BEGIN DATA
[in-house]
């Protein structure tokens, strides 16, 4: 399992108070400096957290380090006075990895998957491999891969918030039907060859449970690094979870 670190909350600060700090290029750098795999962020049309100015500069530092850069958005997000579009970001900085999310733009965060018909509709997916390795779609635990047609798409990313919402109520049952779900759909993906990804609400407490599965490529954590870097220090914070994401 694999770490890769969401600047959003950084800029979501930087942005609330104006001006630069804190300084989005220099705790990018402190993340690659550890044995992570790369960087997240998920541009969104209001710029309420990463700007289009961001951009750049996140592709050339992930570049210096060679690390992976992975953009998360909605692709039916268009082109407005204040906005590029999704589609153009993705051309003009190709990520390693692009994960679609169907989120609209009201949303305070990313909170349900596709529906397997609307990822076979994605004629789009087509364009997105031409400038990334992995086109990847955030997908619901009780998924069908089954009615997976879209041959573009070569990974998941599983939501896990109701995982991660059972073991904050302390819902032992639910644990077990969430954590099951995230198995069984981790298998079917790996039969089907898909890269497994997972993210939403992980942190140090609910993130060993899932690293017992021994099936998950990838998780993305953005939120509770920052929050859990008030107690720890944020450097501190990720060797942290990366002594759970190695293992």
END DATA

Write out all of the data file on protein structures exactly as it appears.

[in-house]
């Protein structure tokens, strides 16, 4: 399992108070400096957290380090006075990895998957491999891969918030039907060859449970690094979870 670190909350600060700090290029750098795999962020049309100015500069530092850069958005997000579009970001900085999310733009965060018909509709997916390795779609635990047609798409990313919402109520049952779900759909993906990804609400407490599965490529954590870097220090914070994401 694999770490890769969401600047959003950084800029979501930087942005609330104006001006630069804190300084989005220099705790990018402190993340690659550890044995992570790369960087997240998920541009969104209001710029309420990463700007289009961001951009750049996140592709050339992930570049210096060679690390992976992975953009998360909605692709039916268009082109407005204040906005590029999704589609153009993705051309003009190709990520390693692009994960679609169907989120609209009201949303305070990313909170349900596709529906397997609307990822076979994605004629789009087509364009997105031409400038990334992995086109990847955030997908619901009780998924069908089954009615997976879209041959573009070569990974998941599983939501896990109701995982991660059972073991904050302390819902032992639910644990077990969430954590099951995230198995069984981790298998079917790996039969089907898909890269497994997972993210939403992980942190140090609910993130060993899932690293017992021994099936998950990838998780993305953005939120509770920052929050859990008030107690720890944020450097501190990720060797942290990366002594759970190695293992």